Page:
Natalie Nixon just published what I’m calling my favorite business book of 2020, The Creativity Leap. Here’s her big idea:
I define creativity as the ability to toggle between wonder and rigor in order to solve problems and to deliver novel value. And I see inquiry, improvisation and intuition as the practices that increase those capacities.
And my short breakdown:
Everyone is creative in their own way. If you’re capable of being curious, you’re capable of being creative. If you want to build that muscle, you have to strike a balance between wide-eyed wonder and elbow-greased rigor. Do them together with a focus on producing some insight, product, or service that’s of value to the world, and you’re a creative.
Whether you’re composing a symphony or trouble-shooting a clogged drain, you’re toggling between wonder and rigor. Nixon days we “ghettoize creativity to the arts,” but we really the same process at work whenever we find anyone reaching for a novel solution. That means we can also derive useful problem-solving lessons from both the composer and the plumber.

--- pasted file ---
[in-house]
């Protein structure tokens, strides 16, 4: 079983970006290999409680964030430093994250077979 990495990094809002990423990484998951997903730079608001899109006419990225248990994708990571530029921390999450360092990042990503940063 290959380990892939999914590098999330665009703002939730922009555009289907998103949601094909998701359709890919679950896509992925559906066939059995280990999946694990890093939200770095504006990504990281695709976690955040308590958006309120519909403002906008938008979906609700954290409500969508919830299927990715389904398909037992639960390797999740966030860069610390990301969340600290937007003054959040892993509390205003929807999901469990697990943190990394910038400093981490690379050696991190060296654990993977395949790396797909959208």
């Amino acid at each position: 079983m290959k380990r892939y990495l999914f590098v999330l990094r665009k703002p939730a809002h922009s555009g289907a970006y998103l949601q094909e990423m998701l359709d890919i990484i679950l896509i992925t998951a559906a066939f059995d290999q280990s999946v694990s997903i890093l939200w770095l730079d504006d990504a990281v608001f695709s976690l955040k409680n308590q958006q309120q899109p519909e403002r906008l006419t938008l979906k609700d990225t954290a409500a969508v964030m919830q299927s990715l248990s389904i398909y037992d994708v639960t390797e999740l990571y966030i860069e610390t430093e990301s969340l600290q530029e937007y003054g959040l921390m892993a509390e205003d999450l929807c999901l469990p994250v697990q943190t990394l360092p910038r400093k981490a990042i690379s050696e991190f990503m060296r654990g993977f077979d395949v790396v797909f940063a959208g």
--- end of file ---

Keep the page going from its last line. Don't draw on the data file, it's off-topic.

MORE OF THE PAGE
When we engage in creativity at the organizational level, we drive innovation. This is where the really exciting potential comes into play. By building a culture that regularly asks and answers productive questions (inquiry), constantly looks to build off of the momentum of each other (improvisation), and trusts its own best instincts (intuition), we set our organizations up to deal with whatever challenges the marketplace presents us with.
Thriving in an ever-changing world requires we build the capacity to handle whatever comes at us. We can’t leap over the inevitable chasms without a method for innovating to jump successfully. She’s handing us categories to prepare and drive progress.
I am sure I’ll write more about this book, but Nixon’s core idea on “the ability to toggle between wonder and rigor in order to solve novel problems,” gets a chef’s kiss. She’s given us a data-driven and compelling case for explaining why creativity is an essential ingredient of any workplace culture. Check out Natalie Nixon’s website at figure8thinking.com, The Creativity Leap book, or at least read the intro here to get a sample.